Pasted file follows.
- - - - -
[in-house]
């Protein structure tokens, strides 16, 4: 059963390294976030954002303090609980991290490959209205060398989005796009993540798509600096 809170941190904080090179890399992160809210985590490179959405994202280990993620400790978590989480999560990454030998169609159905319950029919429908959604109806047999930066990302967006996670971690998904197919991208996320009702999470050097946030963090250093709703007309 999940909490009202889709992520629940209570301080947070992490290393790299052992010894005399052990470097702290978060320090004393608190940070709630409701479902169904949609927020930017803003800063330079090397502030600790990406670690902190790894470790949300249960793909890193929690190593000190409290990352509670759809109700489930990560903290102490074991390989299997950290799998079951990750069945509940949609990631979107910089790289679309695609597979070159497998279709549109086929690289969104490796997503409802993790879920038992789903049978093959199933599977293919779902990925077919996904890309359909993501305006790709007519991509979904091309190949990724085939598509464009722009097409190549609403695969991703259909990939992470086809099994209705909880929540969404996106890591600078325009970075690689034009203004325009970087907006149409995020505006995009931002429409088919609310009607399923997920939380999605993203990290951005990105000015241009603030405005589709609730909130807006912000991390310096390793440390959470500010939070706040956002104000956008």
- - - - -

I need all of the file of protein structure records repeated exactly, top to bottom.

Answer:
[in-house]
């Protein structure tokens, strides 16, 4: 059963390294976030954002303090609980991290490959209205060398989005796009993540798509600096 809170941190904080090179890399992160809210985590490179959405994202280990993620400790978590989480999560990454030998169609159905319950029919429908959604109806047999930066990302967006996670971690998904197919991208996320009702999470050097946030963090250093709703007309 999940909490009202889709992520629940209570301080947070992490290393790299052992010894005399052990470097702290978060320090004393608190940070709630409701479902169904949609927020930017803003800063330079090397502030600790990406670690902190790894470790949300249960793909890193929690190593000190409290990352509670759809109700489930990560903290102490074991390989299997950290799998079951990750069945509940949609990631979107910089790289679309695609597979070159497998279709549109086929690289969104490796997503409802993790879920038992789903049978093959199933599977293919779902990925077919996904890309359909993501305006790709007519991509979904091309190949990724085939598509464009722009097409190549609403695969991703259909990939992470086809099994209705909880929540969404996106890591600078325009970075690689034009203004325009970087907006149409995020505006995009931002429409088919609310009607399923997920939380999605993203990290951005990105000015241009603030405005589709609730909130807006912000991390310096390793440390959470500010939070706040956002104000956008």